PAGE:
Hepatitis A, B, C, D and E

The hepatitis A, B, C, D and E viruses cause inflammation of the liver.

Overview

The hepatitis A, B, C, D and E viruses cause inflammation of the liver. This can have no noticeable symptoms, or cause symptoms such as fever, pressure in the stomach, itching or yellowish discolouration of the eyes and skin. Vaccinations against hepatitis A and B are available.

Symptoms

Main symptoms

Many infections have no symptoms, or the symptoms are so mild that they aren't detected. Depending on the virus, state of health and age of the patient, the following symptoms can occur:

  • Persistent fatigue
  • Problems with performance or concentration
  • Fever
  • Stomach ache; pressure in the upper abdomen
  • Loss of appetite
  • Nausea
  • Vomiting

Other symptoms

  • Itching
  • Yellowish discolouration of eyes or skin (jaundice, icterus)
  • Dark brown urine
  • Light-coloured stools
  • Superficial rashes and swelling can occur in the face
  • Joint pain
  • Sore muscles, muscle weakness

Complications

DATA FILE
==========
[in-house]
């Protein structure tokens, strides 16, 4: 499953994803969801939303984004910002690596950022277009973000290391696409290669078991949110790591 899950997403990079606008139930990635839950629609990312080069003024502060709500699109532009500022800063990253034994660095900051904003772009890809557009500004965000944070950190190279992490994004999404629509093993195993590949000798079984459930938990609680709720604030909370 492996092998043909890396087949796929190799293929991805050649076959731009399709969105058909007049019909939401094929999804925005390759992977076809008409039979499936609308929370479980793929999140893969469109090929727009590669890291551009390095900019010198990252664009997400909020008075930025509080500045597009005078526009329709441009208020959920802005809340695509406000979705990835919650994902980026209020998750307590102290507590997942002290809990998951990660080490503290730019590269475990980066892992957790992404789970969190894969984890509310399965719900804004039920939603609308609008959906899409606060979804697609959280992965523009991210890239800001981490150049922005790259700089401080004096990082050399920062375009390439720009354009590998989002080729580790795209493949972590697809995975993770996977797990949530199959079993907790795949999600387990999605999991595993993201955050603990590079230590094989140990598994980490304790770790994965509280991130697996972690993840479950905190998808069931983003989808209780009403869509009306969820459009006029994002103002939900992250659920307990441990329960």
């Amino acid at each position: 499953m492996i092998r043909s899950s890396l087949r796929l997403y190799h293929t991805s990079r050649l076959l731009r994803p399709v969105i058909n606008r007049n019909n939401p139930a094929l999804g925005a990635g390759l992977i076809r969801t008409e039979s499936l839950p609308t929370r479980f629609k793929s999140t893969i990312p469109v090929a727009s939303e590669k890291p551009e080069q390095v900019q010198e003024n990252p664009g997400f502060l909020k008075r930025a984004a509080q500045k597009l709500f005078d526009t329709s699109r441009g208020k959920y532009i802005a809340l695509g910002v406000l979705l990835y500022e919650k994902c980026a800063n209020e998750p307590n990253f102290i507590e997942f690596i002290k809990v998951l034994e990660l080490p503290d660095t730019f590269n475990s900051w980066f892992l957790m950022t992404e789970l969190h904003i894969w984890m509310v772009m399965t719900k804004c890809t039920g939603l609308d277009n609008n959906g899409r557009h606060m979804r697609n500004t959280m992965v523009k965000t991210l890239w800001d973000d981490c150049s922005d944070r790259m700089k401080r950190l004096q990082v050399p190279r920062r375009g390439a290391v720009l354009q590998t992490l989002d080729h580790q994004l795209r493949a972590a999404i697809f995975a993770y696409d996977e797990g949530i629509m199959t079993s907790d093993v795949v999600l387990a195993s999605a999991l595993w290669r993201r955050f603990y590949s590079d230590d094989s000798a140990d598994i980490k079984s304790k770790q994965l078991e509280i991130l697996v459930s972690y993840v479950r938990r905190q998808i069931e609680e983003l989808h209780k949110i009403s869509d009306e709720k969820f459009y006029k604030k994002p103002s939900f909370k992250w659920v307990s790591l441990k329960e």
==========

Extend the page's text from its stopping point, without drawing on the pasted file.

Causes and treatment

Causes

  • Hepatitis A, B, C, D and E viruses

The different viruses have different modes of infection:

  • Hepatitis A and E
    • Contaminated drinking water
    • Food (in particular mussels, vegetables, salad and undercooked meat)
    • Close contact with someone who has the virus
  • Hepatitis B, C and D
    • Skin injuries
    • Blood
    • Dirty syringes
    • Sexual intercourse
    • Transmission from mother to baby during birth

Further treatment by your doctor / in hospital

Possible tests
  • Blood test (liver function, search for viruses)
  • Ultrasound (sonography)
  • Removal of liver tissue samples (liver biopsy)
Possible therapies
  • Hepatitis B and C: Medication
  • Hepatitis A, D and E: Usually heal on their own

What can I do myself?

  • Don't drink alcohol
  • Rest your body, bed rest
  • Healthy, low-fat diet
  • Food and drinking hygiene
  • Hepatitis B, C and D: Safer sex (use condoms, don’t get sperm or blood in your mouth)

Hepatitis B vaccination

  • In Switzerland, vaccination is recommended for youths between the ages of 11 and 15
  • Recommended for people with an increased professional risk, e.g. medical staff

Hepatitis A vaccination

  • Advisable for people who travel in high-risk areas (see “Further information”)

When to see a doctor?

  • Persistent fatigue
  • Persistent pressure in upper abdomen or stomach ache
  • Yellowish discolouration of eyes or skin
  • Persistent itching
  • Dark urine, and
  • Light-coloured stools

Further information

Swiss Hepatitis (Hepatitis Schweiz)
www.hepatitis-schweiz.ch

Medical advice for travellers
www.safetravel.ch

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CSS offers no guarantee for the accuracy and completeness of the information. The information published is no substitute for professional advice from a doctor or pharmacist.

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